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Image Spam 

Aug 16, 2010 10:48 AM

Posted on behalf of Mathew Nisbet, Malware Data Analyst, Symantec Hosted Service

The use of images in spam is well known, and has been going on for as long as it has been possible to send images in email messages. There are many reasons for using images in email, from simply making the email more interesting, or adding a look of professionalism, to attempting to evade text based spam filters and signatures. The use of remote images in particular has been steadily increasing over the last 16 months.

In remote images, the image is not actually contained within the email itself. Instead the email uses HTML to link to a remotely hosted image, which most modern email clients will render just like a web browser. There are good reasons a spammer would want to use remotely hosted images. First, they can change the content of a spam run at any time without having to update templates or make any changes to their bots. Second, with a remotely hosted image, the spam mail itself only has to contain a few lines of HTML, but the image can contain whatever the spammer wants. This makes the spam emails much smaller, which in turn allows their bots to send out much more spam per minute than they could if the image were attached. Also, a remote image gives the spammer the chance to avoid image filters as well as text filters in anti-spam. Remote images also allow the spammers to use web monitoring tools to track the effectiveness of their own spam runs. When the image is downloaded, the spammer can log all the same information about the victim’s computer as a legitimate website, including IP address, email client used, etc.

So what are these spam images that have become so popular?

Unsurprisingly, the most common images in spam are advertisements for pharmaceuticals. In a sample set covering a seven day period, these were the most common by far, each in roughly equal volumes.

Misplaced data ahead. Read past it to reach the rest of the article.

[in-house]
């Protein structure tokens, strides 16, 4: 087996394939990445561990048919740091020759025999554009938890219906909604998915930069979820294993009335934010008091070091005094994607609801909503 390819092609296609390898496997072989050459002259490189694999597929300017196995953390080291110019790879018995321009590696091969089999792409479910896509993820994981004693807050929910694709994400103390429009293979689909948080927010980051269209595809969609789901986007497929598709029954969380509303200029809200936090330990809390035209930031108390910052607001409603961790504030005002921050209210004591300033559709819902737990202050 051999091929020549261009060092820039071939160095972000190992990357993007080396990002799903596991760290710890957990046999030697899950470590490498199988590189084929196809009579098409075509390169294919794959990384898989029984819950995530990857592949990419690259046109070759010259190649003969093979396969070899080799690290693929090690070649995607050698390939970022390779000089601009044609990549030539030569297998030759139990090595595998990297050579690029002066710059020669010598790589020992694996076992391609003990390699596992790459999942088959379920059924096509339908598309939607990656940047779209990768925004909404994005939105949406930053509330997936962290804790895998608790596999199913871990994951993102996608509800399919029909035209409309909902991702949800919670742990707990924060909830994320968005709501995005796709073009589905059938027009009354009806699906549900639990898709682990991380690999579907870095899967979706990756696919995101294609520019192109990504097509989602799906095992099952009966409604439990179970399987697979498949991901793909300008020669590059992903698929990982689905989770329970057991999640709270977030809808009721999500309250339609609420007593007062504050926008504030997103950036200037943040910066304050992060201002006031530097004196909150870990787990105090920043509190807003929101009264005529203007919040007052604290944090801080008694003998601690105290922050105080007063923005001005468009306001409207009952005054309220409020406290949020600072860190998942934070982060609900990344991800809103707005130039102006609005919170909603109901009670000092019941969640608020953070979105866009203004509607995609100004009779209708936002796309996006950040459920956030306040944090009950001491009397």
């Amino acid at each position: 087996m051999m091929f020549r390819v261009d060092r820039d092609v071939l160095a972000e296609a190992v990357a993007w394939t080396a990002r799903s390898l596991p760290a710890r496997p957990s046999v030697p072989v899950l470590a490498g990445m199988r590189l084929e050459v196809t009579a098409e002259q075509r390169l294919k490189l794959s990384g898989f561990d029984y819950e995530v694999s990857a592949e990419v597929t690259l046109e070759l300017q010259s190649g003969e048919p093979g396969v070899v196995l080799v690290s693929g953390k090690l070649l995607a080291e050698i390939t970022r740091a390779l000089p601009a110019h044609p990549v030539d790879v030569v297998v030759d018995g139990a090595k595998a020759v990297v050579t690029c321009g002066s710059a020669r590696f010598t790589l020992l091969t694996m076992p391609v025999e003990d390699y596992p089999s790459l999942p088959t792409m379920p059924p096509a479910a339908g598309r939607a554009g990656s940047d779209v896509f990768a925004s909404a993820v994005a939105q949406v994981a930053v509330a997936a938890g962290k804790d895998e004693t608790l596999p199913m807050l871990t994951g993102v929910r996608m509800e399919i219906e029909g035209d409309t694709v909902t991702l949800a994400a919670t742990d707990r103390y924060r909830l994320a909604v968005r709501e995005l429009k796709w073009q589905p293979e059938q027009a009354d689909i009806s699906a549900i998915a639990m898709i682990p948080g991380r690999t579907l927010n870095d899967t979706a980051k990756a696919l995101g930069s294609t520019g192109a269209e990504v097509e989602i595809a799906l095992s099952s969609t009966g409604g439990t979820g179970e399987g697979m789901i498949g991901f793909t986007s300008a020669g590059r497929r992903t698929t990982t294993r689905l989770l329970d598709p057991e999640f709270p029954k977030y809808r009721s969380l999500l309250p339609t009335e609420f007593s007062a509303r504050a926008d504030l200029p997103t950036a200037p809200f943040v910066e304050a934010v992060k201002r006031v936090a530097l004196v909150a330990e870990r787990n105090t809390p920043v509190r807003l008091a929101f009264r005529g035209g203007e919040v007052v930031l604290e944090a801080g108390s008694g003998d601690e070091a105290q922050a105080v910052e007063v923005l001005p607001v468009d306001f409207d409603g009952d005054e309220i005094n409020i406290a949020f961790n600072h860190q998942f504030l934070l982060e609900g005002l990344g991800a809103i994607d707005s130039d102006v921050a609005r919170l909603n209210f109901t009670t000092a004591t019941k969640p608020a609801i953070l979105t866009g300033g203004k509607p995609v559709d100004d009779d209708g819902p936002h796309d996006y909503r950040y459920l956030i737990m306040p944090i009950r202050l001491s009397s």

Interestingly, the spammers still try to avoid image filters even while using remote images. In the samples I looked at, the same image appeared several times, but in black and white, rotated to different angles, and with random "noise" added to the image. This is an attempt to evade spam image signatures.

Aside from the pharmaceutical images, other medical related spam is quite common. In this particular seven-day sample for example, there has been a run of Portuguese dental or orthodontic spam.

Close in popularity to medical spam is job offer spam.

Also popular is general "product" spam. Replica watches are a particular favorite, but the product for sale could be anything from facial creams to kitchen cabinets.

Those are the most common types of images seen in spam. But there are still spam messages that have had random images inserted in an effort to confuse signature based filters.

These images could have been taken from anywhere, and have no relation to the purpose of the email. Often they are made into a hyperlink so that when the recipient clicks on the image, they are taken to the spammer's website where the real purpose will become apparent. Below is a small selection of some of the random images from 7 days of spam.

Spammers will try anything to get their target to click through to their websites, or part with their money. Any email from an unsolicited source with an image should be treated as suspicious. Most mail clients have the option to prevent the downloading of remote images, this is an option that should be used. It prevents the spammer from knowing that the recipient has actually received their email, it can also prevent the recipient from accidentally clicking on any contained links.

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